Growing up as a white kid in Philadelphia during the 1970s and 1980s, I learned to associate street drugs with criminality. It was a scary time. Crime was on the rise, fueled by institutional racism and economic inequality, and the War on Drugs became a focus of our collective anxieties.
Coming from that background, I remained a supporter of the drug war into my 20s. Only once I began my medical education did I come to realize that the criminalization of drugs created more problems than it solved. One fact, in particular, made me intensely uncomfortable: Alcohol, which was legal, was by almost every measure more harmful for adults than cannabis, which was illegal. Yet millions of otherwise law-abiding citizens — disproportionately people of color — were being arrested for choosing the less dangerous substance.
To me, that was morally, logically, and scientifically indefensible.
In terms of the evidence, this is not a close call. Alcohol is far more addictive than cannabis. A perfectly healthy adult can die from alcohol poisoning during a night with friends, while I haven’t seen any well-documented cases of fatal cannabis overdose. Cannabis use can certainly be harmful for at-risk populations, including minors and people living with particular psychiatric disorders. But alcohol use is associated with a far greater variety of life-threatening conditions, including heart disease, cancer, dementia, liver failure, accidents, and domestic abuse.
“In terms of the evidence, this is not a close call. Alcohol is far more addictive than cannabis.”
Today, the great majority of Americans believe that cannabis should be legal. Likewise, most physicians — including members of Doctors for Cannabis Regulation — recognize that we’re better off legalizing and regulating the cannabis supply than forcing it underground.
When cannabis is illegal for everyone, society sends the message that it’s dangerous for everyone. The trouble is, kids are informed enough to know that’s not true. But marijuana does pose risks to children that we don’t see in adults, including problems with motivation and cognition (such as memory or learning). If we want our children to believe that cannabis can be harmful for them, then our laws should distinguish between use by adults and minors.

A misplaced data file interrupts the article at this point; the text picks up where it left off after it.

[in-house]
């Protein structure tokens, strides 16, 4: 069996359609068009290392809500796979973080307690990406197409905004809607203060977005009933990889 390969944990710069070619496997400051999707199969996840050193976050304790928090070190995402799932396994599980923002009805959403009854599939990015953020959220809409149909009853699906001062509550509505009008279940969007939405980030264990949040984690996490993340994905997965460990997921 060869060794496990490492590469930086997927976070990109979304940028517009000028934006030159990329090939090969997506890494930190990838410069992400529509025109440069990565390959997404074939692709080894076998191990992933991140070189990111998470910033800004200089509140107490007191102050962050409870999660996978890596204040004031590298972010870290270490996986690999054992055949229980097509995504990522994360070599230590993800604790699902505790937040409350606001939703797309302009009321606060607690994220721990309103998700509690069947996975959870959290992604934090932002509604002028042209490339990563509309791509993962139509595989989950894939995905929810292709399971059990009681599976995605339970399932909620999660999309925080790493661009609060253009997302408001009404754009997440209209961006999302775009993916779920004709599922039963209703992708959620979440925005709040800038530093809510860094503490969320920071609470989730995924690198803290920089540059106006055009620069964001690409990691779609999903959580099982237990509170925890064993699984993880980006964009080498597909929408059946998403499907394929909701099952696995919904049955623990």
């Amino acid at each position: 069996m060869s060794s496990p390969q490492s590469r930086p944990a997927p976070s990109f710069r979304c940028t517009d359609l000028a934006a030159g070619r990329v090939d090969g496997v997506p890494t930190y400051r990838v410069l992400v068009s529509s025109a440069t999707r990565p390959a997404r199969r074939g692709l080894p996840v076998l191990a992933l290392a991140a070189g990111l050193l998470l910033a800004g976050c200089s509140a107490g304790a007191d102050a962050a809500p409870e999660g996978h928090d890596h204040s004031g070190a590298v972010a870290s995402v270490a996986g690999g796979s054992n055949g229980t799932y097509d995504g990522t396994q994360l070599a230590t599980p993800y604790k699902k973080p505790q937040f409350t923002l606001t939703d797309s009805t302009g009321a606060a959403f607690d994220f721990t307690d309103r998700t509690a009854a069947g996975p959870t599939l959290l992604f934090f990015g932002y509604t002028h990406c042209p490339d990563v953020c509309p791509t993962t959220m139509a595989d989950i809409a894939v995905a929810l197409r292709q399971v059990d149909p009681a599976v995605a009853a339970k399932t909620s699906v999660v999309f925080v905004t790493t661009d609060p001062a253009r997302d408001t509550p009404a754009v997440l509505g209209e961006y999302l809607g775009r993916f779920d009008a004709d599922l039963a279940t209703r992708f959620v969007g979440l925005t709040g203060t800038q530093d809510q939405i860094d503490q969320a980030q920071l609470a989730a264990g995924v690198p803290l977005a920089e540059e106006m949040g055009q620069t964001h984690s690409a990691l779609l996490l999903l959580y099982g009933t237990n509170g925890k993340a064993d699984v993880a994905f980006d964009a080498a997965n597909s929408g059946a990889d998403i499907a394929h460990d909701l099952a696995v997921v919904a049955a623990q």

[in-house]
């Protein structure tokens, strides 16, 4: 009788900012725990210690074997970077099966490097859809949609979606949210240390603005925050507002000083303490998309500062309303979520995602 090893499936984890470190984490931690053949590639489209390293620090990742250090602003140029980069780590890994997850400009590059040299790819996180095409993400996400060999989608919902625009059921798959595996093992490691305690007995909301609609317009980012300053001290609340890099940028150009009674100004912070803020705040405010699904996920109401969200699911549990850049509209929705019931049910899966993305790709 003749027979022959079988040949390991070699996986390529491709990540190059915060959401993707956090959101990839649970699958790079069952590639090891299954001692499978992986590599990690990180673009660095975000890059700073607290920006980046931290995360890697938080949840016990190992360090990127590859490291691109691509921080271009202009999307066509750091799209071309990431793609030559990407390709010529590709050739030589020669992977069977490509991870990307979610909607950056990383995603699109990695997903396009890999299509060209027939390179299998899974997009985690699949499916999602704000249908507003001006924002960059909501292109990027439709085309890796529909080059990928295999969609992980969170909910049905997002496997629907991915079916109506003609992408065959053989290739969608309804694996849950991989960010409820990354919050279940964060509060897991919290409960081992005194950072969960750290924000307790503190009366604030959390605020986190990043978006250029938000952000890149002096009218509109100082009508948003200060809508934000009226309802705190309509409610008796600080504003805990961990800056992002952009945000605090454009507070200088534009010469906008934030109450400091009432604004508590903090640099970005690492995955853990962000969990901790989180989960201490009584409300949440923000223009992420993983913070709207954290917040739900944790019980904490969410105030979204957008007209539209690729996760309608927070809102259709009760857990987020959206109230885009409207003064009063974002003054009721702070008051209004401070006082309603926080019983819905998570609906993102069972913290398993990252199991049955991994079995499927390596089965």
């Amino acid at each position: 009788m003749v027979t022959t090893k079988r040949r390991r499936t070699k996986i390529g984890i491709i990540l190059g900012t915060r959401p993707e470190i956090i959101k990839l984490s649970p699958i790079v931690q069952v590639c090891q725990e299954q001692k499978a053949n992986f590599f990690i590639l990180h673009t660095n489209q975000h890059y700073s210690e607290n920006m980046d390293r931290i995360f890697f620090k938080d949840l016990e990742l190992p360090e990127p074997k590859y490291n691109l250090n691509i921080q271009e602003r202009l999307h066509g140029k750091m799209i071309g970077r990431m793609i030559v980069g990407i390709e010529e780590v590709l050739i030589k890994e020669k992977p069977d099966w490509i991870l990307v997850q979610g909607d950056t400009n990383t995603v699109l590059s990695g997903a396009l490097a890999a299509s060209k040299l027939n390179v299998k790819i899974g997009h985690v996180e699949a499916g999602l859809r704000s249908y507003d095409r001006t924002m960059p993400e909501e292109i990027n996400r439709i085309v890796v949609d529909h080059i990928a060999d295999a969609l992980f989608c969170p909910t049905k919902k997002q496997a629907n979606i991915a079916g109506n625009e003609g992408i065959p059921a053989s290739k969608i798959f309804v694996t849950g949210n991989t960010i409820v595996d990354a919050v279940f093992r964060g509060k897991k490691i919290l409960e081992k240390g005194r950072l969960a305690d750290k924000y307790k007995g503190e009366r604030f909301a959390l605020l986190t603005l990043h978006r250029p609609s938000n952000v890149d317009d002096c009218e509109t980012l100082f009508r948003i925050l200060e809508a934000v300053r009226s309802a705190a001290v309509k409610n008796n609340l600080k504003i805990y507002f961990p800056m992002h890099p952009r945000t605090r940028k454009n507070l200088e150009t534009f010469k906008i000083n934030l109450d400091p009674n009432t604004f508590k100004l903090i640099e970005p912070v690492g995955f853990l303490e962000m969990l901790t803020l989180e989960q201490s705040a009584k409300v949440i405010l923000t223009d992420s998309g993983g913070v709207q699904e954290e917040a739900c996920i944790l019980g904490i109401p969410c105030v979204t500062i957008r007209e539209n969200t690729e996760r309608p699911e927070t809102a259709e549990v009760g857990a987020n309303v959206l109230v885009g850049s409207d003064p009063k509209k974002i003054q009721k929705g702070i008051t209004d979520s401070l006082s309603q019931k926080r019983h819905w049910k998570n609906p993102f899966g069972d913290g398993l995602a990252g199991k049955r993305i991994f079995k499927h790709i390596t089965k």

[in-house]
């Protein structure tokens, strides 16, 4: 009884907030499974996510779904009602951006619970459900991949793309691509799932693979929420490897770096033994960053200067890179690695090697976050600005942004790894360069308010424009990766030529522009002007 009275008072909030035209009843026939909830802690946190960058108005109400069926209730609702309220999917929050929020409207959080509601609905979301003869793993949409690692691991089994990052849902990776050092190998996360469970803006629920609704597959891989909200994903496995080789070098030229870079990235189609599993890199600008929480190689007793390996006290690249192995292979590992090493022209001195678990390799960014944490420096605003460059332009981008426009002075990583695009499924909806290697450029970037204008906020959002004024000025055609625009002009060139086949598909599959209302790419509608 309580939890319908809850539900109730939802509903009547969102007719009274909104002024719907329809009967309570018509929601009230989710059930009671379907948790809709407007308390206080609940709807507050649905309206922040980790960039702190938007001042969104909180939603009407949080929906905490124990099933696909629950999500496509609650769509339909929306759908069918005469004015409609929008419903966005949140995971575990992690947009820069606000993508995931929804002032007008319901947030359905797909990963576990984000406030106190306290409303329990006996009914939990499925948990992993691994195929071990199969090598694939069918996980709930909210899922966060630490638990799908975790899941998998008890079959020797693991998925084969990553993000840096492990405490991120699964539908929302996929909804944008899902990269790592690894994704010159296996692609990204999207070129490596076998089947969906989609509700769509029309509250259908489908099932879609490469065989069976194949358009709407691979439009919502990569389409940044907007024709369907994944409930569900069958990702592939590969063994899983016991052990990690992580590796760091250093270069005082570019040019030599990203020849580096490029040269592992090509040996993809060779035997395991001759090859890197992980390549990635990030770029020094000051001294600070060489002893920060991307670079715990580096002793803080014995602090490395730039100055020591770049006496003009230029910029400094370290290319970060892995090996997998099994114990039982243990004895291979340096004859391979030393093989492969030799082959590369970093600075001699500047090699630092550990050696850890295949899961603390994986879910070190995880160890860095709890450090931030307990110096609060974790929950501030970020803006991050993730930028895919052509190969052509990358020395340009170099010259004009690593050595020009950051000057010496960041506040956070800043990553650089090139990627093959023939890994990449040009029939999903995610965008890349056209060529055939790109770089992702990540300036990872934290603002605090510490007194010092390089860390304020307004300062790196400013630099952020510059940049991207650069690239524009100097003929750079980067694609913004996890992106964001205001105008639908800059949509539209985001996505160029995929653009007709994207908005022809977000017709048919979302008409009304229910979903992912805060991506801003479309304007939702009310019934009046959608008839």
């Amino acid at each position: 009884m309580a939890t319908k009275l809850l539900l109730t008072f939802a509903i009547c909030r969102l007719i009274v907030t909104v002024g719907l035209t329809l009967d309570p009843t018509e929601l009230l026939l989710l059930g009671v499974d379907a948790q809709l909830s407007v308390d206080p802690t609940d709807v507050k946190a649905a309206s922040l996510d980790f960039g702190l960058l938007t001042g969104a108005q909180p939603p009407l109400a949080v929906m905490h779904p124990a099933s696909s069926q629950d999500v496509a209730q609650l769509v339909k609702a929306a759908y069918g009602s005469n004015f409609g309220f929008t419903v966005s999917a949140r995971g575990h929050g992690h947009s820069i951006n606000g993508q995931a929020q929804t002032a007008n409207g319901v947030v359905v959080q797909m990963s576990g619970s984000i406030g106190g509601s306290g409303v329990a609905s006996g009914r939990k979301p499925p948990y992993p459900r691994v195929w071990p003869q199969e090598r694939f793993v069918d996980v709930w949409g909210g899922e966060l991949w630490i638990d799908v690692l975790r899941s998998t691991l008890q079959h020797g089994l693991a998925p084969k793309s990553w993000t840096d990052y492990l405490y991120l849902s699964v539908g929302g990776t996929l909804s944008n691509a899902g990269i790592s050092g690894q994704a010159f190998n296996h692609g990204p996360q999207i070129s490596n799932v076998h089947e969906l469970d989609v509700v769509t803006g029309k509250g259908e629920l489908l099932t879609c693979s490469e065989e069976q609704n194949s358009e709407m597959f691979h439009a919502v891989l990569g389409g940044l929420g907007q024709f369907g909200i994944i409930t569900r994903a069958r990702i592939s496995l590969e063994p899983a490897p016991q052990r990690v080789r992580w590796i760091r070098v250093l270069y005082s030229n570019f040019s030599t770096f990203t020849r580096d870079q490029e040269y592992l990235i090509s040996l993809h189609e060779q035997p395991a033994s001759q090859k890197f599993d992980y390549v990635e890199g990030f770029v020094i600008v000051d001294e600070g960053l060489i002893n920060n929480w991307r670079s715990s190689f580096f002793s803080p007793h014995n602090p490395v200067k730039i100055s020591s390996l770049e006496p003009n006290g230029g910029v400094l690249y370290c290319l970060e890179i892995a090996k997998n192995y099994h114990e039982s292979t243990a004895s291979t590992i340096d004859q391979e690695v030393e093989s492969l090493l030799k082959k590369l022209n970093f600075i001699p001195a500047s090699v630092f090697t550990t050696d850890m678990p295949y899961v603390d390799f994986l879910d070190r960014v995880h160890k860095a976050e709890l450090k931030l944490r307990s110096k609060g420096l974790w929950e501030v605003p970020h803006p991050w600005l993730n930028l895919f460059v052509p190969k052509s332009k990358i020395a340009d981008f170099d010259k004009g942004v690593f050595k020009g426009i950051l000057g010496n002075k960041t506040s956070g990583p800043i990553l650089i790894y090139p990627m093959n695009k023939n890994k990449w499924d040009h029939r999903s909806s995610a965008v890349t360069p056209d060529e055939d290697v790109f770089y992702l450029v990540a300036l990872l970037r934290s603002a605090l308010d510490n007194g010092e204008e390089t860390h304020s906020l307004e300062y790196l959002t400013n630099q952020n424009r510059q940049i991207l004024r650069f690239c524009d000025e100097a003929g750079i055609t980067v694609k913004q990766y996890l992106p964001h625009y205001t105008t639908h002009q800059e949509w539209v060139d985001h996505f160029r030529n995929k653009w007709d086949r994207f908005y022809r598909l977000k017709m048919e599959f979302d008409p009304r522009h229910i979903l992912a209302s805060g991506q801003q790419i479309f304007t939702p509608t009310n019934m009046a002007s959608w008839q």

Such a distinction may help explain why preventive education has reduced the rates of kids’ use of substances that are legal for adults (alcohol and tobacco) over the past 50 years, while underage use of a substance that is still illegal in most states (cannabis ) has increased. Today, even the head of the ever-cautious National Institute on Drug Abuse, Nora Volkow, acknowledges that underage cannabis use has not increased in legalized states.
As long as the nonmedical use of cannabis remains illegal in Pennsylvania, it cannot be regulated.
Regulation is an imperative consumer safety measure. With the regulation of adult-use marijuana products, the state can tax the industry, monitor dispensaries to prevent sales to minors, require proper testing for purity, ensure accurate labeling of potency and serving size, and enable product recalls if problems arise.
A simple example of good cannabis regulation is the use of a universal symbol to identify cannabis products to prevent accidental consumption and urge caution with their use. (My son Eli, a design student at the University of Pennsylvania, and I helped create one that is the world’s only consensus standard, and so far has been approved for cannabis products sold in New Jersey, Montana, and Vermont.)
People often ask me if cannabis should be regulated like alcohol and tobacco. My answer is an emphatic “No!” There are numerous problems with how we regulate alcohol and tobacco. Hard seltzer bottles are easily mistaken for nonalcoholic drinks, and cigarette packages don’t require labeling of ingredients.
We can and must do better with cannabis regulation. Building a regulatory framework from the ground up will set the bar higher for cannabis products. And who knows? Perhaps effective regulation of cannabis will serve as a model for improved regulation of alcohol and tobacco.
Pennsylvania’s choice about legalization is not between an unfettered industry and a mythical “drug-free America.” It’s been 85 years since the US declared cannabis illegal; at this point, we can safely conclude that prohibition didn’t work. What’s more, alcohol prohibition taught us that the only thing worse than poor regulation is at the regulation.
Cannabis consumption is safer than we have historically treated it, but it is not without risk. To address its potential harms, Pennsylvania’s best option is to legalize the adult use of marijuana, so it can be regulated.
David L. Nathan is a psychiatrist and educator in Princeton. He is the founder and past president of Doctors for Cannabis Regulation. @DavidNathanMD